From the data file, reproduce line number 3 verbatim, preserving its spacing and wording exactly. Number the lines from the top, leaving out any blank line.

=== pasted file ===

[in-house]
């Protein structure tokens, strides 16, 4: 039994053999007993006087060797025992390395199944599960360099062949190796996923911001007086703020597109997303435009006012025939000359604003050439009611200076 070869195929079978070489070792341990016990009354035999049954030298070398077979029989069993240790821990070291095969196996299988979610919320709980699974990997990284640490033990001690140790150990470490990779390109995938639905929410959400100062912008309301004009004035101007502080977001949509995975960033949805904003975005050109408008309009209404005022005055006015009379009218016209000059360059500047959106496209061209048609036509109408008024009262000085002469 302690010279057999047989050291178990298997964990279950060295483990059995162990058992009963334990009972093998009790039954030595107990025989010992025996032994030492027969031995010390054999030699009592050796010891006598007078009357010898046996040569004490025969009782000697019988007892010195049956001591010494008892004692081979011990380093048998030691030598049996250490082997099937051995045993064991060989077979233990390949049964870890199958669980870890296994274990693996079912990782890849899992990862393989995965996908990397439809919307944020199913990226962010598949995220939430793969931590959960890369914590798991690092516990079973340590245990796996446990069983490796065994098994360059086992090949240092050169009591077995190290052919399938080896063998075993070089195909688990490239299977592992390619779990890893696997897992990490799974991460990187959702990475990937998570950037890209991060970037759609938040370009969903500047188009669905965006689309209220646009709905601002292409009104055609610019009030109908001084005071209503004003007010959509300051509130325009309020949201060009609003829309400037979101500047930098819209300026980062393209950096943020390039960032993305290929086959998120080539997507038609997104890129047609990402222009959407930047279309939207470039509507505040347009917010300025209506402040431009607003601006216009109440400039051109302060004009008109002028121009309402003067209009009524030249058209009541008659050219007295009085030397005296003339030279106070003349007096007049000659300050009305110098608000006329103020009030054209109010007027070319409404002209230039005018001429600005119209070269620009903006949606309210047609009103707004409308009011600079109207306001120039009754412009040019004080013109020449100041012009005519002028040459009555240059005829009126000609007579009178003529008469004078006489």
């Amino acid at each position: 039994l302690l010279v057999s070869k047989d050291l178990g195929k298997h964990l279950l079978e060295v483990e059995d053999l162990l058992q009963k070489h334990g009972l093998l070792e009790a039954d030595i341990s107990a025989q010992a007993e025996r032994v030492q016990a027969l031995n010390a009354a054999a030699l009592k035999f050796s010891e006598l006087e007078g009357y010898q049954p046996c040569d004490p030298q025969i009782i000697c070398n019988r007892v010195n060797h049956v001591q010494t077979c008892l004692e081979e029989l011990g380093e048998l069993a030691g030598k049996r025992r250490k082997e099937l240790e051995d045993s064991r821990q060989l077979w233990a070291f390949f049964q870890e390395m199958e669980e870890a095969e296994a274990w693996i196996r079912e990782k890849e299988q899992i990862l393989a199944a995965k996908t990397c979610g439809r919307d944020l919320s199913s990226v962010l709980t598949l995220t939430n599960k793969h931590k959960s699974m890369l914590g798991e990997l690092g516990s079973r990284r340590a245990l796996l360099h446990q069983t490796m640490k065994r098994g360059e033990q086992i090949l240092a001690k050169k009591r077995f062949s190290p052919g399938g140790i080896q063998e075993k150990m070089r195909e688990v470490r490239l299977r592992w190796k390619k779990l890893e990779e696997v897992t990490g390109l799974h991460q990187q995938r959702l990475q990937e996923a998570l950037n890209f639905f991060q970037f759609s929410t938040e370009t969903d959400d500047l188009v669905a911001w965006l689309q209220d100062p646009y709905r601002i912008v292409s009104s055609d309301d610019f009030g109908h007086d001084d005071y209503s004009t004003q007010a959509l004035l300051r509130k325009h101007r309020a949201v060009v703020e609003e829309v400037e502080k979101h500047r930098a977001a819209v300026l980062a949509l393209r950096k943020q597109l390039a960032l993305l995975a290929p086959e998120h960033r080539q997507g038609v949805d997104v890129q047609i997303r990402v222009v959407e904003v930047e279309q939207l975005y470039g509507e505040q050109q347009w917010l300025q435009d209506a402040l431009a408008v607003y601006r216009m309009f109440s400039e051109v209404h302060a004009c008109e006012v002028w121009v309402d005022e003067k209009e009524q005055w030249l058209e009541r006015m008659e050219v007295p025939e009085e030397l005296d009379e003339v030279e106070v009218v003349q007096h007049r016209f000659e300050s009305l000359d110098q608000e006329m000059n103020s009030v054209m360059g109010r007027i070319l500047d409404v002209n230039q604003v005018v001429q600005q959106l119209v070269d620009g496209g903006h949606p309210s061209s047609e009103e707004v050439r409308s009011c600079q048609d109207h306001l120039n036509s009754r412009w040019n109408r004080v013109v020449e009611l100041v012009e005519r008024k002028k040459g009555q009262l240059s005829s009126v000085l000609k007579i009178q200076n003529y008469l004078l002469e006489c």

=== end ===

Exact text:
């Amino acid at each position: 039994l302690l010279v057999s070869k047989d050291l178990g195929k298997h964990l279950l079978e060295v483990e059995d053999l162990l058992q009963k070489h334990g009972l093998l070792e009790a039954d030595i341990s107990a025989q010992a007993e025996r032994v030492q016990a027969l031995n010390a009354a054999a030699l009592k035999f050796s010891e006598l006087e007078g009357y010898q049954p046996c040569d004490p030298q025969i009782i000697c070398n019988r007892v010195n060797h049956v001591q010494t077979c008892l004692e081979e029989l011990g380093e048998l069993a030691g030598k049996r025992r250490k082997e099937l240790e051995d045993s064991r821990q060989l077979w233990a070291f390949f049964q870890e390395m199958e669980e870890a095969e296994a274990w693996i196996r079912e990782k890849e299988q899992i990862l393989a199944a995965k996908t990397c979610g439809r919307d944020l919320s199913s990226v962010l709980t598949l995220t939430n599960k793969h931590k959960s699974m890369l914590g798991e990997l690092g516990s079973r990284r340590a245990l796996l360099h446990q069983t490796m640490k065994r098994g360059e033990q086992i090949l240092a001690k050169k009591r077995f062949s190290p052919g399938g140790i080896q063998e075993k150990m070089r195909e688990v470490r490239l299977r592992w190796k390619k779990l890893e990779e696997v897992t990490g390109l799974h991460q990187q995938r959702l990475q990937e996923a998570l950037n890209f639905f991060q970037f759609s929410t938040e370009t969903d959400d500047l188009v669905a911001w965006l689309q209220d100062p646009y709905r601002i912008v292409s009104s055609d309301d610019f009030g109908h007086d001084d005071y209503s004009t004003q007010a959509l004035l300051r509130k325009h101007r309020a949201v060009v703020e609003e829309v400037e502080k979101h500047r930098a977001a819209v300026l980062a949509l393209r950096k943020q597109l390039a960032l993305l995975a290929p086959e998120h960033r080539q997507g038609v949805d997104v890129q047609i997303r990402v222009v959407e904003v930047e279309q939207l975005y470039g509507e505040q050109q347009w917010l300025q435009d209506a402040l431009a408008v607003y601006r216009m309009f109440s400039e051109v209404h302060a004009c008109e006012v002028w121009v309402d005022e003067k209009e009524q005055w030249l058209e009541r006015m008659e050219v007295p025939e009085e030397l005296d009379e003339v030279e106070v009218v003349q007096h007049r016209f000659e300050s009305l000359d110098q608000e006329m000059n103020s009030v054209m360059g109010r007027i070319l500047d409404v002209n230039q604003v005018v001429q600005q959106l119209v070269d620009g496209g903006h949606p309210s061209s047609e009103e707004v050439r409308s009011c600079q048609d109207h306001l120039n036509s009754r412009w040019n109408r004080v013109v020449e009611l100041v012009e005519r008024k002028k040459g009555q009262l240059s005829s009126v000085l000609k007579i009178q200076n003529y008469l004078l002469e006489c």